By JAVIER MANJARRES
During a recent trip to Bogota, Colombia, I went through the usual U.S. Immigration and Customs process leaving the United States, before having to go through the same process upon arriving in Colombia. You know, answering the usual questions about, what is the purpose of my visit? Where will I be staying, and for how long?
But what really struck me as odd, and interesting at the same time, was when I went to check into my hotel shortly after my arrival.
As I checked in, the hotel owner, who just happened to be there, processed by reservation, and asked me to fill out and sign a special immigration register. I quickly asked her what this was for, and told her that I had never seen anything like this before, prompting her to explain that this was a new feature in Colombia’s immigration reform policy.
The hotel owner explained to me, as she confirmed by reservation matched my U.S. Passport information, that hotels are now asked to have their guests (foreign nationals or Colombian residents) to resubmit the same information that is requested upon their arrival at any customs checkpoint within the country.
How it works is simple. After the hotel’s immigration register is completed, the hotel then logs onto the country’s online immigration website and enters the hotel guests information. The hotel is required to keep a daily log of the guest’s comings and goings.
Colombian authorities then proceed to scrutinized and run the hotel guest through immigration “lists” or whatever the country uses to ‘vet’ individuals, for a second time. If a hotel guest(s) is flagged by the immigration system, authorities can, and have, go to the hotel and question, or in some cases, haul off any suspected guest(s) who may have outstanding warrants, or are being sought by any domestic or foreign policing agency.
Here is what the Colombian government’s official immigration and customs website says about the “Hostelero” program, and its requirements. (This is a Spanish to English translation the site provides)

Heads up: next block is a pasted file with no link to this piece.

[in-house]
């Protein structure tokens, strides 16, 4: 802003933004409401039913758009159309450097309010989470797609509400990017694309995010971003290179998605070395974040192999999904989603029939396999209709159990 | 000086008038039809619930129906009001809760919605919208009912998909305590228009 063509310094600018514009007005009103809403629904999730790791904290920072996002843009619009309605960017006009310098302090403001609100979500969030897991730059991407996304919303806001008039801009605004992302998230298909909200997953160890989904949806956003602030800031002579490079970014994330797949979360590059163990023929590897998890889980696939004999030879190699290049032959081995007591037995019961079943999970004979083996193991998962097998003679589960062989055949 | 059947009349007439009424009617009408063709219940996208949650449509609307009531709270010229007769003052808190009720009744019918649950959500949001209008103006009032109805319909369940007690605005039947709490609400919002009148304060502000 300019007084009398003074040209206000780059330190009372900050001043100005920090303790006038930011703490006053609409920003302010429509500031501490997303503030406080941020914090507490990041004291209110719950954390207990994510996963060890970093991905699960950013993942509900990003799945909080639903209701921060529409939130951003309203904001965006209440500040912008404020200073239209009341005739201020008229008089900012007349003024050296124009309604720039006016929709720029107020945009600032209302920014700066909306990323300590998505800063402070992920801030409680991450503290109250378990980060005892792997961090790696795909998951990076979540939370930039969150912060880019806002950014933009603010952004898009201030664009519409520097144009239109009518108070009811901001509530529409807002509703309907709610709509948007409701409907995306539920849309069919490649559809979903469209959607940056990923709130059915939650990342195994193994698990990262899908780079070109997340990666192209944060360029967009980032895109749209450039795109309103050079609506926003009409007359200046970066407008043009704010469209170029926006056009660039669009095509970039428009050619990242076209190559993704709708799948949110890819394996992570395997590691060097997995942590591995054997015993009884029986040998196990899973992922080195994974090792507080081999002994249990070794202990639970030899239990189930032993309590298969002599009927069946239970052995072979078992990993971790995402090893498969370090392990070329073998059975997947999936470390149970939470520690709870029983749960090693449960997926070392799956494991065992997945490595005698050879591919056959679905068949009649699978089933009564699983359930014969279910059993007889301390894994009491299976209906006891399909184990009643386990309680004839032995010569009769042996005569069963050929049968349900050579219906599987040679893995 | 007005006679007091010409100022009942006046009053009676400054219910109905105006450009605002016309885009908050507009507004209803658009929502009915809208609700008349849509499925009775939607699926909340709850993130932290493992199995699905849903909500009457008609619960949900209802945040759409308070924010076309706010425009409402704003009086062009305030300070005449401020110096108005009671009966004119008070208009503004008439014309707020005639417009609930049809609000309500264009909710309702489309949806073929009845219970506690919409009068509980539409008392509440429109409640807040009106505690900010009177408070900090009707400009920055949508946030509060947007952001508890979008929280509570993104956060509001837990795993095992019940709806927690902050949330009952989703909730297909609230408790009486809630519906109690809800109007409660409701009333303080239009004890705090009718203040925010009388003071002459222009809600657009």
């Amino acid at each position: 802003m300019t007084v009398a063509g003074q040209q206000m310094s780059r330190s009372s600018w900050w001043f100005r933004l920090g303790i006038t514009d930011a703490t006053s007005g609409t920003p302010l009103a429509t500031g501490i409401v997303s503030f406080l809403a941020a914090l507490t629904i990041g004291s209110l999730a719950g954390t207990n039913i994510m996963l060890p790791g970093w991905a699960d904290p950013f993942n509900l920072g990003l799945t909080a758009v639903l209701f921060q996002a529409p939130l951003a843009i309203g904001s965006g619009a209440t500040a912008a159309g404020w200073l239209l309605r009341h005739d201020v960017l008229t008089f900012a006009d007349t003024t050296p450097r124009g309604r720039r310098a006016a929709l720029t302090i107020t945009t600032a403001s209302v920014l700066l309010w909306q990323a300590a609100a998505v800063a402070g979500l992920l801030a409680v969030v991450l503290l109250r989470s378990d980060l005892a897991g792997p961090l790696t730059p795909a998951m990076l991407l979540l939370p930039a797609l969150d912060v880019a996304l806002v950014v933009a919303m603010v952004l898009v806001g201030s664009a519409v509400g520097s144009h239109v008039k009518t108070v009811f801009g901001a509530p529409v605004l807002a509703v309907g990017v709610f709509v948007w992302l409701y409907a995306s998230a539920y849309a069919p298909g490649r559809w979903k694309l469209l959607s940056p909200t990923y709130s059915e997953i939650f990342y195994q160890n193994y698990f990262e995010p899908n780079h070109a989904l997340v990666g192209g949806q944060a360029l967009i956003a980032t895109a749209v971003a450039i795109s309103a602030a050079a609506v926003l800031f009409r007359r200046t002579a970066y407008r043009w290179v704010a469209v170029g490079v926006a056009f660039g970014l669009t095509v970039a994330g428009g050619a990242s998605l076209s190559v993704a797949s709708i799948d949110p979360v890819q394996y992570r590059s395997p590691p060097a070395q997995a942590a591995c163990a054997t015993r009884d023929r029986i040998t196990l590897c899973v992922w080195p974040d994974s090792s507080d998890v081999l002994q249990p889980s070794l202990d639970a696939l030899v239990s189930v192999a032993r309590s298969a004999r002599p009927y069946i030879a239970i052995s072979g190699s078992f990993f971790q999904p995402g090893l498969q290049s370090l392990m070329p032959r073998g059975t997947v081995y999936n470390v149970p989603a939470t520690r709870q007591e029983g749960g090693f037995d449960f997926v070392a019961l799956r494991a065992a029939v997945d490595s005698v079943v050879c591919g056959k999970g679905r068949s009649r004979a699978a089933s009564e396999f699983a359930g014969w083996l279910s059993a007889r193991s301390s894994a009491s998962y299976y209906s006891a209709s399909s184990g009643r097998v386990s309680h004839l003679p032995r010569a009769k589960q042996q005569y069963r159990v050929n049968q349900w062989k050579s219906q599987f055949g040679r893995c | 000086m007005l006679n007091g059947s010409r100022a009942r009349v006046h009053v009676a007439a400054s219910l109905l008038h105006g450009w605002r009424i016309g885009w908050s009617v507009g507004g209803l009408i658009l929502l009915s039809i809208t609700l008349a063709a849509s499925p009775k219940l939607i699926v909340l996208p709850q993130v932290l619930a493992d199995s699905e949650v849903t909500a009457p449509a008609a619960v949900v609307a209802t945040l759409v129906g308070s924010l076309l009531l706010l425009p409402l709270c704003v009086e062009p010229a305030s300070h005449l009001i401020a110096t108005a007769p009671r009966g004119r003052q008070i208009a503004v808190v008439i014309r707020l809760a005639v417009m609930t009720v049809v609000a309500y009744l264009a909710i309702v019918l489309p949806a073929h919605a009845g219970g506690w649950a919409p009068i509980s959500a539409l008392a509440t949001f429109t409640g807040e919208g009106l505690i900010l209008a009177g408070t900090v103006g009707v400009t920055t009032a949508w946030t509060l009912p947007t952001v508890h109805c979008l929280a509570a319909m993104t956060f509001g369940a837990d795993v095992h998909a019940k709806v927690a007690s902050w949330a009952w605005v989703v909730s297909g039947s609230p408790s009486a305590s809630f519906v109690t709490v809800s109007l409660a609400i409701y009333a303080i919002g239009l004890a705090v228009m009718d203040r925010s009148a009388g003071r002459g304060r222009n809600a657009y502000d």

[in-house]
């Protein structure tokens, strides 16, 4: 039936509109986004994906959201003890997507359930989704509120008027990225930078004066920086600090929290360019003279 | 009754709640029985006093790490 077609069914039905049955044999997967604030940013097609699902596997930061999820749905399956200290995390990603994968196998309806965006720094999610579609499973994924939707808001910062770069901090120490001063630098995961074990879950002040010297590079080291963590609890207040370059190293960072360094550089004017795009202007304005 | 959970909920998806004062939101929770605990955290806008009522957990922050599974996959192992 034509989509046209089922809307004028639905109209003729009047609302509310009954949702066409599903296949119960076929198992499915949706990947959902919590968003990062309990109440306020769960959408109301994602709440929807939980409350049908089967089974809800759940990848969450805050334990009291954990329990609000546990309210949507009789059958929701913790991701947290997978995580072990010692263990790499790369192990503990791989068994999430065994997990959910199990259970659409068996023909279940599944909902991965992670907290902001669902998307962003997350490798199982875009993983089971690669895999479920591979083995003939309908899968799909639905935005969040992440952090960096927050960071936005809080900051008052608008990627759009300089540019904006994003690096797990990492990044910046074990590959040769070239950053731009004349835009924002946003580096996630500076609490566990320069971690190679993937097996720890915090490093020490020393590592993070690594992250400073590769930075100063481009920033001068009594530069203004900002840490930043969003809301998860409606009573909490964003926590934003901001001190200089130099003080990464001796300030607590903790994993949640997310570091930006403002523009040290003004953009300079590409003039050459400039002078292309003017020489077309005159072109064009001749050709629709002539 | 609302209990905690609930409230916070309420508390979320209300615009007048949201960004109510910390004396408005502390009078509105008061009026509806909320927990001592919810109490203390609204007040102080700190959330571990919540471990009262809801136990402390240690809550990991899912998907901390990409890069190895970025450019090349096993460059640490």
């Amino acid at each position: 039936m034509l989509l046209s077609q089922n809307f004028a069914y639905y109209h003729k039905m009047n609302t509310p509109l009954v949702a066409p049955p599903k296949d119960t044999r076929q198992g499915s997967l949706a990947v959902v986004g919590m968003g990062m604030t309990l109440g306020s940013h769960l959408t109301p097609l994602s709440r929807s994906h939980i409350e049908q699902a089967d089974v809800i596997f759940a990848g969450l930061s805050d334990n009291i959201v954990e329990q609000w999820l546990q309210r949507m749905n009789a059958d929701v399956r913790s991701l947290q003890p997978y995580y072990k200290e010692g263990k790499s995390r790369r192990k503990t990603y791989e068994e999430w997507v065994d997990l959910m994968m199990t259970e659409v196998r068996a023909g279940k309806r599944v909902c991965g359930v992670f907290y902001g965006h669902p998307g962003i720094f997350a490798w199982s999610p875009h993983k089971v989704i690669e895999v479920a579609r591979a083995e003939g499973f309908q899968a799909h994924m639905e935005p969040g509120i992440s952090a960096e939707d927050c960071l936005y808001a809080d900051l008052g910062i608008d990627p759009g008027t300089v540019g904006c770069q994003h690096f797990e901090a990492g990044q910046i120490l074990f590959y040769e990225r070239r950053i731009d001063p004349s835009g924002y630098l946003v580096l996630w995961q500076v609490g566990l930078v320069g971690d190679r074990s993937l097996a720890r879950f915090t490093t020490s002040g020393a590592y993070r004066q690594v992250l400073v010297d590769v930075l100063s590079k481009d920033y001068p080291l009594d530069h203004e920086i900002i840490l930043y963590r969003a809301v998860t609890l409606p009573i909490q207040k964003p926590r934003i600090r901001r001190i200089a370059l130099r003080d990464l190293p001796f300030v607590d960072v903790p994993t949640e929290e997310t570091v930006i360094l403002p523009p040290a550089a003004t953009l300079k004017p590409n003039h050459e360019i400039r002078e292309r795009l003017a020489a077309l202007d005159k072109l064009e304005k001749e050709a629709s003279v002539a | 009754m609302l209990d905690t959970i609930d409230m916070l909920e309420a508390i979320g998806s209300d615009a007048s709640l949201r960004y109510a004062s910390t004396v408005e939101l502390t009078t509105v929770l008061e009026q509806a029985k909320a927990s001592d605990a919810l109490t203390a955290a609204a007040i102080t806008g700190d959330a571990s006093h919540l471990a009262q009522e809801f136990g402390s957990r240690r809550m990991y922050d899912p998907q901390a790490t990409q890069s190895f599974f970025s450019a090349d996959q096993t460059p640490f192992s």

Hosting Services: In hotels, pensions, hostels, residences, hostels and other establishments that provide the hosting service and camps in any form, are authorized to request identification presentation to foreigners for purposes of registration or service delivery and keep a daily log of foreigners with continuous numbering of entry and exit of the users of these services, which containing the following information: full names, nationality and identity, date of birth, gender, profession, place of origin, destination and arrival and departure. These establishments will report daily to the Special Administrative Unit Migration Colombia, the news about the entry and exit of foreign definitive means established for that purpose, subject to the revision that may be made at any time the immigration authorities.
The owners or managers of real estate, estates, apartments, houses or properties for the hotel, who leased or serving lodging and camping in any form to foreigners, must inform the Special Administrative Unit Migration Colombia in writing or in the form provided for this. Finally, within five (5) business days of having made the formal surrender of the property, for which you must enter the same information provided in the first paragraph of this Article.
The immigration authorities are empowered to exercise control of these facilities at any time.
Special Administrative Unit Migration Colombia regulate the information required in the preceding paragraph by administrative act. The owners, managers, charterers, forks and bailees of hotels, pensions, hostels, residences, apartment, farms, houses apartments and other service establishments providing lodging and camping in any form, provide information to the Special Administrative Unit Migration Colombia, on registration of Colombian citizens, when so required.-migracioncolombia.gov.co
Here is the scanned immigration registrar of the hotel I stayed at in Colombia.
The fail-safe immigration plan of Colombia is a bit intrusive, but could be a necessary evil, as the country is still dealing with the Marxist Terrorists group, FARC, which is responsible for conducting numbers terrorist attacks within the country every year.
I don’t foresee a system like this to be implemented in the United States, but considering that the U.S. and its interests, are a constant target for foreign terrorists, a secondary line of defense like this could be a smart move down the line.
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